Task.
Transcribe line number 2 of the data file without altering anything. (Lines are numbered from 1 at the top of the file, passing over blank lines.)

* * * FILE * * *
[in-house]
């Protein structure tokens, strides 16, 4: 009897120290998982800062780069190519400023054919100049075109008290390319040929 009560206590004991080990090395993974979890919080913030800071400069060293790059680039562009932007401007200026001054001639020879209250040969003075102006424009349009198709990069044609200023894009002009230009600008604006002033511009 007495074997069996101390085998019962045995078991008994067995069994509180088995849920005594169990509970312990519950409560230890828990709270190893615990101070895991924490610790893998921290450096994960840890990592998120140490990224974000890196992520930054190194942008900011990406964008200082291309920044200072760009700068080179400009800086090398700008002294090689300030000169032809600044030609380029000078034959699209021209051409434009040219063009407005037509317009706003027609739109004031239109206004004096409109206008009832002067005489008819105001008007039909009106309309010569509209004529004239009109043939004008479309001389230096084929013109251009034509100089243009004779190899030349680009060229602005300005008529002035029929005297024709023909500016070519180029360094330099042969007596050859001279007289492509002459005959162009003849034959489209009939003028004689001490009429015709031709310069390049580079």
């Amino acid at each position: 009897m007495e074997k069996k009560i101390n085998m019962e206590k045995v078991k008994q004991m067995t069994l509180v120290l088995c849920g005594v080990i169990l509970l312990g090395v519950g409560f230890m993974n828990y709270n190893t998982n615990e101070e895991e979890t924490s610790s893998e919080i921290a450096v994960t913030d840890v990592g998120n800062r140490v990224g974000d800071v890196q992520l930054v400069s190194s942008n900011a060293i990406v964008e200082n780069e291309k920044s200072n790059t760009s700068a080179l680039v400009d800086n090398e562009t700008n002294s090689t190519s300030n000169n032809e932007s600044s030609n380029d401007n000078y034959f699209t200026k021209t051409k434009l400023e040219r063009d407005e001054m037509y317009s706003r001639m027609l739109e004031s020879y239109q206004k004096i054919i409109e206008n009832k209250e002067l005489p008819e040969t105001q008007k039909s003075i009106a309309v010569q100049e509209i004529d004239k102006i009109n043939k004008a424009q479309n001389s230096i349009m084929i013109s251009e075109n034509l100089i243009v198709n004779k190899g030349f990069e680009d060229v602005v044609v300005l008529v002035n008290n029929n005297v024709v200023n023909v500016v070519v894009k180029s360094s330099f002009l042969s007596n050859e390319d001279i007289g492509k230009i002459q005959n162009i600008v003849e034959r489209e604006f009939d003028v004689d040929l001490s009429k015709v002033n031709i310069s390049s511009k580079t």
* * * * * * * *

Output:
């Protein structure tokens, strides 16, 4: 009897120290998982800062780069190519400023054919100049075109008290390319040929 009560206590004991080990090395993974979890919080913030800071400069060293790059680039562009932007401007200026001054001639020879209250040969003075102006424009349009198709990069044609200023894009002009230009600008604006002033511009 007495074997069996101390085998019962045995078991008994067995069994509180088995849920005594169990509970312990519950409560230890828990709270190893615990101070895991924490610790893998921290450096994960840890990592998120140490990224974000890196992520930054190194942008900011990406964008200082291309920044200072760009700068080179400009800086090398700008002294090689300030000169032809600044030609380029000078034959699209021209051409434009040219063009407005037509317009706003027609739109004031239109206004004096409109206008009832002067005489008819105001008007039909009106309309010569509209004529004239009109043939004008479309001389230096084929013109251009034509100089243009004779190899030349680009060229602005300005008529002035029929005297024709023909500016070519180029360094330099042969007596050859001279007289492509002459005959162009003849034959489209009939003028004689001490009429015709031709310069390049580079």